Thursday, May 17, 2018
CONWAY -- A prosecutor said Wednesday that he would not lift speed-trap sanctions against the small town of Damascus, in part because of what he called the level of past abuse of police power.
Barring court action, the decision by Prosecuting Attorney Luke Ferguson means the sanctions will remain in effect through the end of 2018 for the town, which lies along U.S. 65 between Conway and Branson.
The sanctions prohibit Damascus police from patrolling U.S. 65 or Arkansas 124, both of which run through the town of about 380 residents. The Arkansas State Police and sheriff's offices in Faulkner and Van Buren counties now handle traffic patrols there.
Damascus City Attorney Beau Wilcox had recently asked Ferguson to lift the sanctions and had said the city would agree to some restrictions.
In a letter to Wilcox, Ferguson said he based his decision on two factors.
"First, the extent of the abuse of police power discourages me from removing the sanctions," the prosecutor wrote.
"Second, the city's proven lack of oversight, which allowed the ... problems to develop, is a significant factor in my decision to leave the sanctions in place," he added.
In an emailed statement, Wilcox said that "the practical effect of these sanctions has been not to curb alleged police abuse," but essentially to "advertise to motorists that Damascus police will be powerless to stop and cite those who legitimately violate traffic laws within the community, thereby encouraging more flagrant violations."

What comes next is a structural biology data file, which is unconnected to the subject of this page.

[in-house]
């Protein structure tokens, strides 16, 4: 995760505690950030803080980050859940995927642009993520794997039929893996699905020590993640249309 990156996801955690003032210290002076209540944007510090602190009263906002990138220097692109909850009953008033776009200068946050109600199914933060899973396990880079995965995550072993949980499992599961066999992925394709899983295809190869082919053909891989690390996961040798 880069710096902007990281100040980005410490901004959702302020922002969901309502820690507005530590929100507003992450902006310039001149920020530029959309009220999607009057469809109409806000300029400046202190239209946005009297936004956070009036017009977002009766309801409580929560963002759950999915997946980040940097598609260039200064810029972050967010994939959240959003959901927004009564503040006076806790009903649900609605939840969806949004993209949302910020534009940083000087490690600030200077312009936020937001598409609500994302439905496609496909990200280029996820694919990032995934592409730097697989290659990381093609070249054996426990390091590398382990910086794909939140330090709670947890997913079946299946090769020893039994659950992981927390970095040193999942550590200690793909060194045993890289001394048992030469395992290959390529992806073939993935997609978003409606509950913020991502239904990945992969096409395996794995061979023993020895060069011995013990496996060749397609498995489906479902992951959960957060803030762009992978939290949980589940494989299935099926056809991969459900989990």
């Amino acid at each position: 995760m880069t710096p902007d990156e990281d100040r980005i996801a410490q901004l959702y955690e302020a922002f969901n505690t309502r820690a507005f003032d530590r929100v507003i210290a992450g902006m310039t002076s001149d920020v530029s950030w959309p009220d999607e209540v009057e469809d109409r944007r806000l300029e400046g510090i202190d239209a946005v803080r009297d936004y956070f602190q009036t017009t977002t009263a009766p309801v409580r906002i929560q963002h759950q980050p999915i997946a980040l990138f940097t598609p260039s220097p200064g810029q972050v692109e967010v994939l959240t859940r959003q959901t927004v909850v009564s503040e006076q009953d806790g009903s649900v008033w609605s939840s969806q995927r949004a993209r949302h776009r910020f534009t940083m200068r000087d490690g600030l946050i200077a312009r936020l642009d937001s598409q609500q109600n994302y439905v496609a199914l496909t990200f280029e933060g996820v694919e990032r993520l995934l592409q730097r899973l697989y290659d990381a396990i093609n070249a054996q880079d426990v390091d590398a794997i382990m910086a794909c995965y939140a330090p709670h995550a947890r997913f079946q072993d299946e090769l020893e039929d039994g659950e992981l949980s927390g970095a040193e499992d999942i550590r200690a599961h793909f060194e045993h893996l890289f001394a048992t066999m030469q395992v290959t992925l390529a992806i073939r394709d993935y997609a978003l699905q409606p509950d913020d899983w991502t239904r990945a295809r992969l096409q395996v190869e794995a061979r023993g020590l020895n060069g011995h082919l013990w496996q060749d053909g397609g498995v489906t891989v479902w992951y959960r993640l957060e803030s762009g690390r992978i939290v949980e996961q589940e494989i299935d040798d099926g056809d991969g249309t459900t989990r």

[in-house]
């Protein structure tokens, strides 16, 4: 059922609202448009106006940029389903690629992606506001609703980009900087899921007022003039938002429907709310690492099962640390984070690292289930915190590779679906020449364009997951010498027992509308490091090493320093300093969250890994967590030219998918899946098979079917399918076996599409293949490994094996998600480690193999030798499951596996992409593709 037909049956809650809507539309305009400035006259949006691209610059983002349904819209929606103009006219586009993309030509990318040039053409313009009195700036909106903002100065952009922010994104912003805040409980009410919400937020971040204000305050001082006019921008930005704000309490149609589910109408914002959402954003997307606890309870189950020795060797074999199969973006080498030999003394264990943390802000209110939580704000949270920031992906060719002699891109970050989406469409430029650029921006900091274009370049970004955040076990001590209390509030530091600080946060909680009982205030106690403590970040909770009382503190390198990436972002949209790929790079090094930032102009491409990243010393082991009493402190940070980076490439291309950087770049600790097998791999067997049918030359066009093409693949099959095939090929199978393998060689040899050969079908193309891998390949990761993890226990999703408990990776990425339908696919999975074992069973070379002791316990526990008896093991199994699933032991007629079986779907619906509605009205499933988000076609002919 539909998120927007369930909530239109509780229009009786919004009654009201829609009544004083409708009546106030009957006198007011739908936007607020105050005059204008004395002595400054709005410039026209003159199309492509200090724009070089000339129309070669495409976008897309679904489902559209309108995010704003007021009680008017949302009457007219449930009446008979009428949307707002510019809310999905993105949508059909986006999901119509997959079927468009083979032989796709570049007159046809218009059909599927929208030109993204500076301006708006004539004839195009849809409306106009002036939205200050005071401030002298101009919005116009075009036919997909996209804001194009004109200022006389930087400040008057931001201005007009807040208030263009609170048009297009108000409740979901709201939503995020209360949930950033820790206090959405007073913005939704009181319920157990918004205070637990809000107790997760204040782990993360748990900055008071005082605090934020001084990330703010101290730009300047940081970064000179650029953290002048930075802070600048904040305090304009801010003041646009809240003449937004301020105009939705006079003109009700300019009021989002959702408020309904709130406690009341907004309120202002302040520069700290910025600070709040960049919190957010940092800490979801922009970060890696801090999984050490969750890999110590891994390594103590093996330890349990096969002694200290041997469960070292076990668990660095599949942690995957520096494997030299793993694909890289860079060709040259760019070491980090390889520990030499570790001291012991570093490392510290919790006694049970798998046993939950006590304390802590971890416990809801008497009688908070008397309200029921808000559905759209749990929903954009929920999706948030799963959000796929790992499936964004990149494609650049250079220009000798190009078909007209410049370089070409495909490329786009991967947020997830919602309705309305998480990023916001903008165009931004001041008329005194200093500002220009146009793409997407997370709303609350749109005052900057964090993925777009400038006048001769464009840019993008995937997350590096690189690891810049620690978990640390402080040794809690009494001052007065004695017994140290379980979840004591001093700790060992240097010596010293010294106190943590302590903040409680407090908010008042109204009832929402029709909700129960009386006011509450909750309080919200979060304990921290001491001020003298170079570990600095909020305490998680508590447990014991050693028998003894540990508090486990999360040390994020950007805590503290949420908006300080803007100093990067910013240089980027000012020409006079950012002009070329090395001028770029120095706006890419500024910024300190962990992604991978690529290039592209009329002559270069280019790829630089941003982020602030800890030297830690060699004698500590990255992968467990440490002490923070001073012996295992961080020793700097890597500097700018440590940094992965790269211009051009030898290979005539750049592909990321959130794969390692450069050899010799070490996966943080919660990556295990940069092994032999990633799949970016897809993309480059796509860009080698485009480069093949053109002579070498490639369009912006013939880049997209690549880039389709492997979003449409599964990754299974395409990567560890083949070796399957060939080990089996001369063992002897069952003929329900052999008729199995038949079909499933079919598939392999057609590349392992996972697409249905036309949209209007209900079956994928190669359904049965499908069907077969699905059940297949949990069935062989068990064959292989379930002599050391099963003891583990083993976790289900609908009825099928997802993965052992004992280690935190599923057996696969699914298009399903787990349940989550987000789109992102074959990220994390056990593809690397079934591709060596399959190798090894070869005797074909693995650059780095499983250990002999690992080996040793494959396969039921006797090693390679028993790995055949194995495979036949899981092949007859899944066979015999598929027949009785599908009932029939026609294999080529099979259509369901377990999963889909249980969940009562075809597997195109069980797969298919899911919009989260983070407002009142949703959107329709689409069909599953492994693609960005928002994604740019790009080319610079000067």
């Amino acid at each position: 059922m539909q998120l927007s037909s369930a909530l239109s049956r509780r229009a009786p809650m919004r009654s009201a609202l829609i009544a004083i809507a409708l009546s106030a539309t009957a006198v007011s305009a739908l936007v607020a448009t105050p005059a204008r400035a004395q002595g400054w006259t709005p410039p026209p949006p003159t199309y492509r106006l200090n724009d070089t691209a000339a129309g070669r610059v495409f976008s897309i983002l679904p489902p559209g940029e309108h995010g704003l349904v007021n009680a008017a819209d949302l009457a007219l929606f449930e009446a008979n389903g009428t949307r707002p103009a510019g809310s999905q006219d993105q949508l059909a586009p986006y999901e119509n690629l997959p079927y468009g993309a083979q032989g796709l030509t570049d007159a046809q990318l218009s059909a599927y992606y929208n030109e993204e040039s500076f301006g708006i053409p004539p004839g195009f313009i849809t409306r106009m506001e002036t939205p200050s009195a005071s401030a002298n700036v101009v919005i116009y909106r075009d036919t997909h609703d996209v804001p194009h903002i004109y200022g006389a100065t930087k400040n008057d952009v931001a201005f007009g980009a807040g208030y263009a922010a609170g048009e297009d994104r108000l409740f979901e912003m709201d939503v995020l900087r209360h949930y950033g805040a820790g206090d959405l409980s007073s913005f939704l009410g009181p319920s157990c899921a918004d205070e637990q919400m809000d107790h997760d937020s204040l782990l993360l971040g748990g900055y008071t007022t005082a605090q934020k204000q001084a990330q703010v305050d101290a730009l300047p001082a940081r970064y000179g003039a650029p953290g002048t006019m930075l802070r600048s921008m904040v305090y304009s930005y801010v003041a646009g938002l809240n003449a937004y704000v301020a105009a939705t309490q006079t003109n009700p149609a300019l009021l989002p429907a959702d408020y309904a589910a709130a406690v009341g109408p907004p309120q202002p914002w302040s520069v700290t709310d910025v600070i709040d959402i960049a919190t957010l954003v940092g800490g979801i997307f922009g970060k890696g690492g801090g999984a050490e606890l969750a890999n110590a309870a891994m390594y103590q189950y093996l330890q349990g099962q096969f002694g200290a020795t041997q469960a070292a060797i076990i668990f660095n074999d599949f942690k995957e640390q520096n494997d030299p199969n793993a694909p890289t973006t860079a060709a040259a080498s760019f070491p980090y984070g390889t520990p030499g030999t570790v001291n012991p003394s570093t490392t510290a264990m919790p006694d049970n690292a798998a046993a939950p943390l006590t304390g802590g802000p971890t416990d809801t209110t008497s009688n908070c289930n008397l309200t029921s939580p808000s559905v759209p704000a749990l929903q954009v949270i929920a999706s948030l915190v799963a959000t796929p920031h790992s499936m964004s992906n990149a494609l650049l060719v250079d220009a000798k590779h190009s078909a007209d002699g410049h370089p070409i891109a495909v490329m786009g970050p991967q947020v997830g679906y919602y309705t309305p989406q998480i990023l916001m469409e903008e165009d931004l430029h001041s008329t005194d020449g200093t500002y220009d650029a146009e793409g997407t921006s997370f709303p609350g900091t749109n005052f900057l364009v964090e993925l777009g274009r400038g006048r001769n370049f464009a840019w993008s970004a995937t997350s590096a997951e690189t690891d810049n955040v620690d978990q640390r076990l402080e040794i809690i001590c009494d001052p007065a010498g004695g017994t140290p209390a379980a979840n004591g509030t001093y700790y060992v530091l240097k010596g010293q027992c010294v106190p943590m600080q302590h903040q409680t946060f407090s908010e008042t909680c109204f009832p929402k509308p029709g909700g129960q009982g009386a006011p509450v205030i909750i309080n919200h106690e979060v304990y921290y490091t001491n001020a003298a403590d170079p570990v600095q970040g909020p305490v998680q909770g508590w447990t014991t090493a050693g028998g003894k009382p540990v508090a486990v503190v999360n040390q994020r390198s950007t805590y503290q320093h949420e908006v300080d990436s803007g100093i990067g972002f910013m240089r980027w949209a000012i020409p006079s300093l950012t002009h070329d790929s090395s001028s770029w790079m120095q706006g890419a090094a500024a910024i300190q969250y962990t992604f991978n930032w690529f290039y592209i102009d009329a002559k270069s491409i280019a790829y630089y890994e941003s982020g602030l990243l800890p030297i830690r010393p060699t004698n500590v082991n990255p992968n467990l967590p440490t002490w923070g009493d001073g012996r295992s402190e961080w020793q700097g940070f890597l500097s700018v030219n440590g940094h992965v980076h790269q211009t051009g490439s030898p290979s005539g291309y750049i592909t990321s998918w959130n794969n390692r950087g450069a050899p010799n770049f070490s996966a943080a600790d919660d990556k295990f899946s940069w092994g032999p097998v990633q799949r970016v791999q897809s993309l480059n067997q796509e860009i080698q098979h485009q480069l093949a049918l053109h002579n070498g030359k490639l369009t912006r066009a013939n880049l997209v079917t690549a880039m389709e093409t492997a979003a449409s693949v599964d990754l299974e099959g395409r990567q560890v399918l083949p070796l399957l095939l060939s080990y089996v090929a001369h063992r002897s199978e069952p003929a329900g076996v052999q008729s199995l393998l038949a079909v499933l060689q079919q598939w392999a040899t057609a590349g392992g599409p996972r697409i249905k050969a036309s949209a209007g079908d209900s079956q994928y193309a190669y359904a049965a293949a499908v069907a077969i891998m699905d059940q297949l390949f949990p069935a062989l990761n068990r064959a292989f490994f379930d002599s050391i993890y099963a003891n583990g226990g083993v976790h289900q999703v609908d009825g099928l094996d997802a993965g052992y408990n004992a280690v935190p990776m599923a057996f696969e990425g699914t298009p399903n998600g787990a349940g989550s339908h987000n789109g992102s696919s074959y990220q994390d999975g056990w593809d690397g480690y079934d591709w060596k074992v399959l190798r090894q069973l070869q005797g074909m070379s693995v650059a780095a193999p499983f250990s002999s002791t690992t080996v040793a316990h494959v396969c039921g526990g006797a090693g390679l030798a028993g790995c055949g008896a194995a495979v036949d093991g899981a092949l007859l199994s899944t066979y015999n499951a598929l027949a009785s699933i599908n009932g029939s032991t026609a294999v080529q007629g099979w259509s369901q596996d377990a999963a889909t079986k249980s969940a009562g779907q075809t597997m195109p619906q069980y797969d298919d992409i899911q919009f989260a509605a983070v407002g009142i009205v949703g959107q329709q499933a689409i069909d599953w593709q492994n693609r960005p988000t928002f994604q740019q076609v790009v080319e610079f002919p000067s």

Then-Prosecuting Attorney Cody Hiland found last year that the town was operating an illegal speed trap and ordered the sanctions. Ferguson, who succeed Hiland in office, reviewed and stood by the sanctions.
"With a population of only 382, Damascus employed up to eight full-time and part-time police officers," Ferguson wrote in the letter to Wilcox. "To compare two other small cities also located on Highway 65 in the [20th] Judicial District, Clinton has a population of 2,602 and employs seven full-time and two part-time officers, and Marshall has a population of 1,355 and employs three full-time officers and one part-time officer.
"The police force in Damascus and their policing activity were extremely disproportionate to the reasonable public safety needs of the city," Ferguson wrote.
Ferguson also said the Damascus mayor and the City Council had shown an inability to supervise the former police chief, who was fired last year and not replaced.
"Because the city's proposal [to lift sanctions] relies on the mayor's ability to manage the affairs of the police, my concerns remain that the abuse of police power will continue without a chief and even with a reduced number of officers," Ferguson added.
Since the sanctions took effect in May 2017, the city has downsized its police force from four full-time and two part-time police officers to one part-time officer. As recently as five years ago, the city employed as many as seven or eight full- and part-time officers.
Wilcox said the issue should be about traffic volume and public safety, not population.
"The city and its police department are not perfect but have been committed to keeping Highway 65 and all other city streets safe for many years," he added. "These ongoing sanctions have hamstrung those efforts greatly and stigmatized the city unfairly."
State Desk on 05/17/2018
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